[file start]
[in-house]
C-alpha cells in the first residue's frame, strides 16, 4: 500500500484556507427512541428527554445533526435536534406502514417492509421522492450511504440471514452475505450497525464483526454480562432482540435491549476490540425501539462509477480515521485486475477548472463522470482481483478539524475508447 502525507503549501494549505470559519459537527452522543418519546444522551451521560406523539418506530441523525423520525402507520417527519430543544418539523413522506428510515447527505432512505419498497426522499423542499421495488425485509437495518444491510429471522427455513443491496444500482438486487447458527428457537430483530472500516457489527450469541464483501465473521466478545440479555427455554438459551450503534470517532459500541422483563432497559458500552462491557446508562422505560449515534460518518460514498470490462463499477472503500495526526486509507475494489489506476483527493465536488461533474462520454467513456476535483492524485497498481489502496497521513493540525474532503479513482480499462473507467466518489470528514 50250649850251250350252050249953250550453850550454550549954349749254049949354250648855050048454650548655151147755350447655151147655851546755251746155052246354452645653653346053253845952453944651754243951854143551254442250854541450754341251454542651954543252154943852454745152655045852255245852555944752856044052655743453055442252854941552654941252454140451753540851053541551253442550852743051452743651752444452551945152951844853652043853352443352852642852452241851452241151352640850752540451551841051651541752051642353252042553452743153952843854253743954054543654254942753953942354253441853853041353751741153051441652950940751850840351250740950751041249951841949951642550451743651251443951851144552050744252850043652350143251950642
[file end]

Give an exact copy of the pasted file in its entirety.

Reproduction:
[in-house]
C-alpha cells in the first residue's frame, strides 16, 4: 500500500484556507427512541428527554445533526435536534406502514417492509421522492450511504440471514452475505450497525464483526454480562432482540435491549476490540425501539462509477480515521485486475477548472463522470482481483478539524475508447 502525507503549501494549505470559519459537527452522543418519546444522551451521560406523539418506530441523525423520525402507520417527519430543544418539523413522506428510515447527505432512505419498497426522499423542499421495488425485509437495518444491510429471522427455513443491496444500482438486487447458527428457537430483530472500516457489527450469541464483501465473521466478545440479555427455554438459551450503534470517532459500541422483563432497559458500552462491557446508562422505560449515534460518518460514498470490462463499477472503500495526526486509507475494489489506476483527493465536488461533474462520454467513456476535483492524485497498481489502496497521513493540525474532503479513482480499462473507467466518489470528514 50250649850251250350252050249953250550453850550454550549954349749254049949354250648855050048454650548655151147755350447655151147655851546755251746155052246354452645653653346053253845952453944651754243951854143551254442250854541450754341251454542651954543252154943852454745152655045852255245852555944752856044052655743453055442252854941552654941252454140451753540851053541551253442550852743051452743651752444452551945152951844853652043853352443352852642852452241851452241151352640850752540451551841051651541752051642353252042553452743153952843854253743954054543654254942753953942354253441853853041353751741153051441652950940751850840351250740950751041249951841949951642550451743651251443951851144552050744252850043652350143251950642